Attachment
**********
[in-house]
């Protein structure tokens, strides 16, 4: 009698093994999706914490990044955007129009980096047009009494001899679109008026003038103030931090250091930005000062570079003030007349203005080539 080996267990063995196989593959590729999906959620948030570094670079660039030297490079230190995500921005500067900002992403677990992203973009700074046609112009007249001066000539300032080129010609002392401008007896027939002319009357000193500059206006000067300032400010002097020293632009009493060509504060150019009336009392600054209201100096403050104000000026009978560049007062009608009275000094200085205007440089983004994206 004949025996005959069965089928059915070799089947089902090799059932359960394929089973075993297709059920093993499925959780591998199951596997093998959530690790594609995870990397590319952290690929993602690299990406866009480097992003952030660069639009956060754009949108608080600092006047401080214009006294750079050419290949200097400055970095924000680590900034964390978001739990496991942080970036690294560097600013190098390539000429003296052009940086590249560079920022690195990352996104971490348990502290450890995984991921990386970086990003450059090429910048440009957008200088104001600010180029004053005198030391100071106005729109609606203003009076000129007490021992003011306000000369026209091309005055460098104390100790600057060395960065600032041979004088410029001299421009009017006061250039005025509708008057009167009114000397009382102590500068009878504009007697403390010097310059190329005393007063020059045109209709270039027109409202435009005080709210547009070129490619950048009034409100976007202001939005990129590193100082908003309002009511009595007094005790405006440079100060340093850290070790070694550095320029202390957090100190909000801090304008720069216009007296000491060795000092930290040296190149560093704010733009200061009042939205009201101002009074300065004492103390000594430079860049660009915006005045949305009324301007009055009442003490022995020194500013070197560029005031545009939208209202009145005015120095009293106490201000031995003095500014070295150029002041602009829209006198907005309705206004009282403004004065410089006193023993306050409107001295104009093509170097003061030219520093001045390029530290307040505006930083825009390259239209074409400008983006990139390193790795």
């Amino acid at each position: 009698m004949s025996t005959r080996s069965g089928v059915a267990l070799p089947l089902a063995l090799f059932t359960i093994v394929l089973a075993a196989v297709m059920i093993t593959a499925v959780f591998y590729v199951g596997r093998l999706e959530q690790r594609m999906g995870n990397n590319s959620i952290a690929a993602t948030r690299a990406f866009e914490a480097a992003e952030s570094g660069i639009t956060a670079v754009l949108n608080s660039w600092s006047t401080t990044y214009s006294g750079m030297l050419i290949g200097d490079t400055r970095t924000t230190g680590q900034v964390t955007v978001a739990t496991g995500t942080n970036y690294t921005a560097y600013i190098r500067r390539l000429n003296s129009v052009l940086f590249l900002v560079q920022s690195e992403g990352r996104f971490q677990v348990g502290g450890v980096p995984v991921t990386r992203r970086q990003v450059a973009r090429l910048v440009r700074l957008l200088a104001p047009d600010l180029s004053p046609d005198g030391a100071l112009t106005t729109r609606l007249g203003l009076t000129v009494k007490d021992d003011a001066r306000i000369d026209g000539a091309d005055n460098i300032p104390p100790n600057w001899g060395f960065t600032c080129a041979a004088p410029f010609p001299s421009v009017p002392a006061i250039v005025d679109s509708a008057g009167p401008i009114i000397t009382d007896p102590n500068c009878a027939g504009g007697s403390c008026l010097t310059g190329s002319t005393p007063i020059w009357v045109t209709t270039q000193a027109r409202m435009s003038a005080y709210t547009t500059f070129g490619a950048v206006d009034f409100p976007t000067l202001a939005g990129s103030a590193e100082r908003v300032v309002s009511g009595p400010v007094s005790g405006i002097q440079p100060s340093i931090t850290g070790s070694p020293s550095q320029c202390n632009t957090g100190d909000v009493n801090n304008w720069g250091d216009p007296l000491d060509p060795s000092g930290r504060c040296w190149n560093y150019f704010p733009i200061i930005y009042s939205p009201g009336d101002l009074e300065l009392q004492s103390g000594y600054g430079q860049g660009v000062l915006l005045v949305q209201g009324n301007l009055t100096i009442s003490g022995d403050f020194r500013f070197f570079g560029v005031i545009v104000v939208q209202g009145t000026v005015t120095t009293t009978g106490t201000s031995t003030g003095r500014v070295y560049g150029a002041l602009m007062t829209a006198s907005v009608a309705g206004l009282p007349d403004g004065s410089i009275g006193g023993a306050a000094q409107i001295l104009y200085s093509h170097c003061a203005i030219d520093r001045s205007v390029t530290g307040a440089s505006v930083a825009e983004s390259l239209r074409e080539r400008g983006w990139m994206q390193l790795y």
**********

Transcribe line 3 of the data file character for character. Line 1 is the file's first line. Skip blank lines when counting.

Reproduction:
């Amino acid at each position: 009698m004949s025996t005959r080996s069965g089928v059915a267990l070799p089947l089902a063995l090799f059932t359960i093994v394929l089973a075993a196989v297709m059920i093993t593959a499925v959780f591998y590729v199951g596997r093998l999706e959530q690790r594609m999906g995870n990397n590319s959620i952290a690929a993602t948030r690299a990406f866009e914490a480097a992003e952030s570094g660069i639009t956060a670079v754009l949108n608080s660039w600092s006047t401080t990044y214009s006294g750079m030297l050419i290949g200097d490079t400055r970095t924000t230190g680590q900034v964390t955007v978001a739990t496991g995500t942080n970036y690294t921005a560097y600013i190098r500067r390539l000429n003296s129009v052009l940086f590249l900002v560079q920022s690195e992403g990352r996104f971490q677990v348990g502290g450890v980096p995984v991921t990386r992203r970086q990003v450059a973009r090429l910048v440009r700074l957008l200088a104001p047009d600010l180029s004053p046609d005198g030391a100071l112009t106005t729109r609606l007249g203003l009076t000129v009494k007490d021992d003011a001066r306000i000369d026209g000539a091309d005055n460098i300032p104390p100790n600057w001899g060395f960065t600032c080129a041979a004088p410029f010609p001299s421009v009017p002392a006061i250039v005025d679109s509708a008057g009167p401008i009114i000397t009382d007896p102590n500068c009878a027939g504009g007697s403390c008026l010097t310059g190329s002319t005393p007063i020059w009357v045109t209709t270039q000193a027109r409202m435009s003038a005080y709210t547009t500059f070129g490619a950048v206006d009034f409100p976007t000067l202001a939005g990129s103030a590193e100082r908003v300032v309002s009511g009595p400010v007094s005790g405006i002097q440079p100060s340093i931090t850290g070790s070694p020293s550095q320029c202390n632009t957090g100190d909000v009493n801090n304008w720069g250091d216009p007296l000491d060509p060795s000092g930290r504060c040296w190149n560093y150019f704010p733009i200061i930005y009042s939205p009201g009336d101002l009074e300065l009392q004492s103390g000594y600054g430079q860049g660009v000062l915006l005045v949305q209201g009324n301007l009055t100096i009442s003490g022995d403050f020194r500013f070197f570079g560029v005031i545009v104000v939208q209202g009145t000026v005015t120095t009293t009978g106490t201000s031995t003030g003095r500014v070295y560049g150029a002041l602009m007062t829209a006198s907005v009608a309705g206004l009282p007349d403004g004065s410089i009275g006193g023993a306050a000094q409107i001295l104009y200085s093509h170097c003061a203005i030219d520093r001045s205007v390029t530290g307040a440089s505006v930083a825009e983004s390259l239209r074409e080539r400008g983006w990139m994206q390193l790795y």